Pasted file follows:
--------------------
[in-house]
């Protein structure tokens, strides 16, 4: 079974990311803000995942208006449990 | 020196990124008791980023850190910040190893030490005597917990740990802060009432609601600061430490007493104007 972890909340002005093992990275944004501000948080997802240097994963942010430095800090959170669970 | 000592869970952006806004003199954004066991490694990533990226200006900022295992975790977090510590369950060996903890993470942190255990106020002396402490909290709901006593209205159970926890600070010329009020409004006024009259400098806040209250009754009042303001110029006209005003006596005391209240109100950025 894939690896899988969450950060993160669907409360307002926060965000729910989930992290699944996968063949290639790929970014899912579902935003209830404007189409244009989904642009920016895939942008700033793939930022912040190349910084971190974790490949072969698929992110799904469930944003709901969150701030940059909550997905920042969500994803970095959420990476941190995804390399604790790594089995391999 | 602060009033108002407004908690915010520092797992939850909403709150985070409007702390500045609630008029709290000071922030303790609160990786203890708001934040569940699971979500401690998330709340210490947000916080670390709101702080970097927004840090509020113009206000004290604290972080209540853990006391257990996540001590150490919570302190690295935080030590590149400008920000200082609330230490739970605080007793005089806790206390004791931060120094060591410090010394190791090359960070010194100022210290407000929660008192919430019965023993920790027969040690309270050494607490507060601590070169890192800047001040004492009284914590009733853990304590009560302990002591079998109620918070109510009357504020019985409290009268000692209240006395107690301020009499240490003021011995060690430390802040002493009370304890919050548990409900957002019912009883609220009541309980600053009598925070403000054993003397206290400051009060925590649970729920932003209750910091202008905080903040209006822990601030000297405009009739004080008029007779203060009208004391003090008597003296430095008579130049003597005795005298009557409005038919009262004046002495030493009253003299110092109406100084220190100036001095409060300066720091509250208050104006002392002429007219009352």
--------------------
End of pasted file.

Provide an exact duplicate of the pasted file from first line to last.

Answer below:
[in-house]
């Protein structure tokens, strides 16, 4: 079974990311803000995942208006449990 | 020196990124008791980023850190910040190893030490005597917990740990802060009432609601600061430490007493104007 972890909340002005093992990275944004501000948080997802240097994963942010430095800090959170669970 | 000592869970952006806004003199954004066991490694990533990226200006900022295992975790977090510590369950060996903890993470942190255990106020002396402490909290709901006593209205159970926890600070010329009020409004006024009259400098806040209250009754009042303001110029006209005003006596005391209240109100950025 894939690896899988969450950060993160669907409360307002926060965000729910989930992290699944996968063949290639790929970014899912579902935003209830404007189409244009989904642009920016895939942008700033793939930022912040190349910084971190974790490949072969698929992110799904469930944003709901969150701030940059909550997905920042969500994803970095959420990476941190995804390399604790790594089995391999 | 602060009033108002407004908690915010520092797992939850909403709150985070409007702390500045609630008029709290000071922030303790609160990786203890708001934040569940699971979500401690998330709340210490947000916080670390709101702080970097927004840090509020113009206000004290604290972080209540853990006391257990996540001590150490919570302190690295935080030590590149400008920000200082609330230490739970605080007793005089806790206390004791931060120094060591410090010394190791090359960070010194100022210290407000929660008192919430019965023993920790027969040690309270050494607490507060601590070169890192800047001040004492009284914590009733853990304590009560302990002591079998109620918070109510009357504020019985409290009268000692209240006395107690301020009499240490003021011995060690430390802040002493009370304890919050548990409900957002019912009883609220009541309980600053009598925070403000054993003397206290400051009060925590649970729920932003209750910091202008905080903040209006822990601030000297405009009739004080008029007779203060009208004391003090008597003296430095008579130049003597005795005298009557409005038919009262004046002495030493009253003299110092109406100084220190100036001095409060300066720091509250208050104006002392002429007219009352």